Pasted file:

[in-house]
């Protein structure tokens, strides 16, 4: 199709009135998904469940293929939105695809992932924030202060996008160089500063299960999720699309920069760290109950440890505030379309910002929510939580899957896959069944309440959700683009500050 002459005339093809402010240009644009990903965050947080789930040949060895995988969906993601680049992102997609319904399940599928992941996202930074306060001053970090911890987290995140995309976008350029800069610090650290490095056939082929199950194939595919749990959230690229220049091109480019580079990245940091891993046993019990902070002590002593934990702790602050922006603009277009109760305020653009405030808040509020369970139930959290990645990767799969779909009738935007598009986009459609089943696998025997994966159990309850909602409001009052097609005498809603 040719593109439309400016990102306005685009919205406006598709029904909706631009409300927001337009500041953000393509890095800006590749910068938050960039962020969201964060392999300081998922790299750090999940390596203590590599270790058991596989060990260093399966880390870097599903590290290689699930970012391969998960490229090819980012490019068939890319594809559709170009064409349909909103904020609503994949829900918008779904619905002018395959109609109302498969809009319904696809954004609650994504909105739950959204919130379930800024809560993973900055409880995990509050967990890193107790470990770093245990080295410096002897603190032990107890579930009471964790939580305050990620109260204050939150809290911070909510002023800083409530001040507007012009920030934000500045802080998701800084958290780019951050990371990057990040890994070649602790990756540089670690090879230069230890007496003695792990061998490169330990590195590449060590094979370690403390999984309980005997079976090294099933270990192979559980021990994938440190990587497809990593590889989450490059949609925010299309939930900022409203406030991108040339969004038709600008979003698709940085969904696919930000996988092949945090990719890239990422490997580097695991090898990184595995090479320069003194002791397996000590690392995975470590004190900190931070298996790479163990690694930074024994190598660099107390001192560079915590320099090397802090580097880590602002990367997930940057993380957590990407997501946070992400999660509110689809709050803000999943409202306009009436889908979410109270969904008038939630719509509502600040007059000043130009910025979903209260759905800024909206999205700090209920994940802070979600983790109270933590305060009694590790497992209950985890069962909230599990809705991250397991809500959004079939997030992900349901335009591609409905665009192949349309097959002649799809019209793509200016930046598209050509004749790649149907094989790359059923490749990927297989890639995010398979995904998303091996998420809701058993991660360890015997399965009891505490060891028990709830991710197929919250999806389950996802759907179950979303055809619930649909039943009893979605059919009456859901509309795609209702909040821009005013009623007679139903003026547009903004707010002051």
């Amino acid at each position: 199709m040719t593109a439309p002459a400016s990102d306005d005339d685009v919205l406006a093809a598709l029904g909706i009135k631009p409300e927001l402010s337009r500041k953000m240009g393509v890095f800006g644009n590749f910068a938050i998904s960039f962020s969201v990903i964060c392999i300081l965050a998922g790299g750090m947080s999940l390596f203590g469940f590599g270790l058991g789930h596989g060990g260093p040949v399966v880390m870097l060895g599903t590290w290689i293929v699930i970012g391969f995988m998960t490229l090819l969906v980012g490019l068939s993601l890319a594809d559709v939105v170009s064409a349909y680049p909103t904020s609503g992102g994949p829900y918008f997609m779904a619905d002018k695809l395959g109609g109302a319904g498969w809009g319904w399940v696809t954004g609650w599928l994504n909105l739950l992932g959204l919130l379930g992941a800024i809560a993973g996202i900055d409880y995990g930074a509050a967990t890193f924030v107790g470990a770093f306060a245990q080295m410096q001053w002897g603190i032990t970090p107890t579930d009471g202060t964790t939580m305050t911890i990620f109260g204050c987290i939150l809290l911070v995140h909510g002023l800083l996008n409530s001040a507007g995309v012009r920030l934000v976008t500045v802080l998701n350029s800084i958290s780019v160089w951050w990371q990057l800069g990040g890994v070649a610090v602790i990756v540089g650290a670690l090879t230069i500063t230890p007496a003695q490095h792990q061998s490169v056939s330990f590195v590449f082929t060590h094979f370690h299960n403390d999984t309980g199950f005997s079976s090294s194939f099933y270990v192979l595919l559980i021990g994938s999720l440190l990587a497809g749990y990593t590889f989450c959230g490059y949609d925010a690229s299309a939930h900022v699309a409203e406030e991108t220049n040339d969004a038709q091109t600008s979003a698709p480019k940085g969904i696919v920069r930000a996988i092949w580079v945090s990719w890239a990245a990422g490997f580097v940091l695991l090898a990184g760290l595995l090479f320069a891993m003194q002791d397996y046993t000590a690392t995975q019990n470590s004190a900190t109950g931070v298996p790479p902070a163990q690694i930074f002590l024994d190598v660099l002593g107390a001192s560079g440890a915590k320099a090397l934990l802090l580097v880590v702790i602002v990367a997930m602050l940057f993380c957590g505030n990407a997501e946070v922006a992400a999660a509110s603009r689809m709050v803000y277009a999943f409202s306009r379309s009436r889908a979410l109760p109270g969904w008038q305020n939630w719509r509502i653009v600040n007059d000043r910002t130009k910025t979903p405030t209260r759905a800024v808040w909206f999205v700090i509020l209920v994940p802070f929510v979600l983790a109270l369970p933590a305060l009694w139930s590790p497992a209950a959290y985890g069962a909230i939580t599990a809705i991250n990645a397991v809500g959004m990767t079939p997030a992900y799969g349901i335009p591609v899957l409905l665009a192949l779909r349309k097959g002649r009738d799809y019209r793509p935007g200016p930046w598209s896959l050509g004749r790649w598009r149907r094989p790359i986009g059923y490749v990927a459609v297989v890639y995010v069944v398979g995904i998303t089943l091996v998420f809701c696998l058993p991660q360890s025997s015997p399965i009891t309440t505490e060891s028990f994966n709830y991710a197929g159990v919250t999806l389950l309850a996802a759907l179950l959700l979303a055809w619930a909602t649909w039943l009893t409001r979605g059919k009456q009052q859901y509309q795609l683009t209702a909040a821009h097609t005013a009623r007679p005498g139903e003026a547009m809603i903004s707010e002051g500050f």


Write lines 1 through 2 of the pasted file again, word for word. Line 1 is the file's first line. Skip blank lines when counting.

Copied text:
[in-house]
């Protein structure tokens, strides 16, 4: 199709009135998904469940293929939105695809992932924030202060996008160089500063299960999720699309920069760290109950440890505030379309910002929510939580899957896959069944309440959700683009500050 002459005339093809402010240009644009990903965050947080789930040949060895995988969906993601680049992102997609319904399940599928992941996202930074306060001053970090911890987290995140995309976008350029800069610090650290490095056939082929199950194939595919749990959230690229220049091109480019580079990245940091891993046993019990902070002590002593934990702790602050922006603009277009109760305020653009405030808040509020369970139930959290990645990767799969779909009738935007598009986009459609089943696998025997994966159990309850909602409001009052097609005498809603 040719593109439309400016990102306005685009919205406006598709029904909706631009409300927001337009500041953000393509890095800006590749910068938050960039962020969201964060392999300081998922790299750090999940390596203590590599270790058991596989060990260093399966880390870097599903590290290689699930970012391969998960490229090819980012490019068939890319594809559709170009064409349909909103904020609503994949829900918008779904619905002018395959109609109302498969809009319904696809954004609650994504909105739950959204919130379930800024809560993973900055409880995990509050967990890193107790470990770093245990080295410096002897603190032990107890579930009471964790939580305050990620109260204050939150809290911070909510002023800083409530001040507007012009920030934000500045802080998701800084958290780019951050990371990057990040890994070649602790990756540089670690090879230069230890007496003695792990061998490169330990590195590449060590094979370690403390999984309980005997079976090294099933270990192979559980021990994938440190990587497809990593590889989450490059949609925010299309939930900022409203406030991108040339969004038709600008979003698709940085969904696919930000996988092949945090990719890239990422490997580097695991090898990184595995090479320069003194002791397996000590690392995975470590004190900190931070298996790479163990690694930074024994190598660099107390001192560079915590320099090397802090580097880590602002990367997930940057993380957590990407997501946070992400999660509110689809709050803000999943409202306009009436889908979410109270969904008038939630719509509502600040007059000043130009910025979903209260759905800024909206999205700090209920994940802070979600983790109270933590305060009694590790497992209950985890069962909230599990809705991250397991809500959004079939997030992900349901335009591609409905665009192949349309097959002649799809019209793509200016930046598209050509004749790649149907094989790359059923490749990927297989890639995010398979995904998303091996998420809701058993991660360890015997399965009891505490060891028990709830991710197929919250999806389950996802759907179950979303055809619930649909039943009893979605059919009456859901509309795609209702909040821009005013009623007679139903003026547009903004707010002051």